Listed on the National Register of Historic Places in June 24, 1999
The Wilbur Street Historic District is found within the original Mesa town site limits and is composed of three residential subdivisions platted between 1919 and 1922. These subdivisions were created from existing blocks within the original town site plat. The district encompasses four north-south streets---Pasadena Street, Hibbert Street, Wilbur Street, and Pomeroy Street, and is bounded on the north and south by Second Street and First Street. The district is composed of residential buildings of various styles reflecting the different periods of growth in Mesa. Although the original neighborhood has suffered from some modern intrusions, it retains its original "residential" character. The land surrounding this district is either vacant or has undergone large-scale modern development. West of this district stands the Mesa Conference Center, a large hotel, arts, and convention center for the City of Mesa.
The architectural styles within the district reflect the different period of development characteristics of the City of Mesa. The Bungalow is the most dominant architectural style in the neighborhood, which reflects the date of the subdivision plats between 1919-1922 in the height of this style of architecture. A few Revival style houses, Tudor and Pueblo, appear within the district as well. The last style of architecture represented in this district is the Ranch style. The Ranch style houses responded to the need for more housing following World War II.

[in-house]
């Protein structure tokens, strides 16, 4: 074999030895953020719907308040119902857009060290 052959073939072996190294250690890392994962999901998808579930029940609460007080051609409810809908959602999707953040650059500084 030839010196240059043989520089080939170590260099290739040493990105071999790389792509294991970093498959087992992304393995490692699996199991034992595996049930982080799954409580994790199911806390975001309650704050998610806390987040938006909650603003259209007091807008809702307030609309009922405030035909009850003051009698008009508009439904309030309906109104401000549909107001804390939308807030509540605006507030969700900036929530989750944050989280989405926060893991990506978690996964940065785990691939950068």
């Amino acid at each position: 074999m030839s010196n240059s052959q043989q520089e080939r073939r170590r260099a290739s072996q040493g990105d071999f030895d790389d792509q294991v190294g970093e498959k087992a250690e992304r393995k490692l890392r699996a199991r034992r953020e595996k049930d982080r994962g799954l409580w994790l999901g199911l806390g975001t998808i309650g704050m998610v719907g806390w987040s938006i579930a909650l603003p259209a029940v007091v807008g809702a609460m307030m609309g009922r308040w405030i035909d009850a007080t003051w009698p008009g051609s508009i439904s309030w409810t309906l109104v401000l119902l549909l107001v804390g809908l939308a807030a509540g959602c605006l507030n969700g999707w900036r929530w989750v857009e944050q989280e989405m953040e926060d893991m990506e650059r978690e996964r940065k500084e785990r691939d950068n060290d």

The Wilbur Street Historic District in Mesa illustrates the early to mid-twentieth century growth in the northeast portion of the Mesa town site. This area developed into a cohesive neighborhood of middle class and working class families. The Wilbur Street Historic District is significant under National Register Criteria A in the area of Community Planning and development for its relationship to broad patterns of community development in Mesa. The Wilbur Historic District illustrates important examples of architectural style common in Arizona during the first half of the twentieth century. The Wilbur Street Historic District is considered significant under National Register Criteria C for the architectural styles and periods that it represents. The period of significance for the district starts in 1892 with the construction of the first home in the area and continues until 1948, the end of the 50-year period of significance for the National Register. The district is considered significant at the local level.
The Wilbur Street Historic District provides a good example of the subdivision process that changed Mesa from large garden lots associated with the original Mormon community to smaller lots required for more intense development. By 1922, a total of twenty-seven subdivisions of the original lots and blocks had been platted. Many of these were small, as evidenced by Stewart's subdivision of Lot 8, Block 33. While many subdivisions were platted, the three remaining in the Wilbur Street Historic District are the best examples of the early twentieth century r development of the original town site from large lots to subdivisions with smaller lots. This change was an important part of the community of Mesa, as residents required more housing than the original plan could provide. The Wilbur Historic District is an excellent example of the process of community development which changed Mesa from a pastoral, agricultural community to more closely match the growing urban populations of Phoenix, Glendale, and Tempe.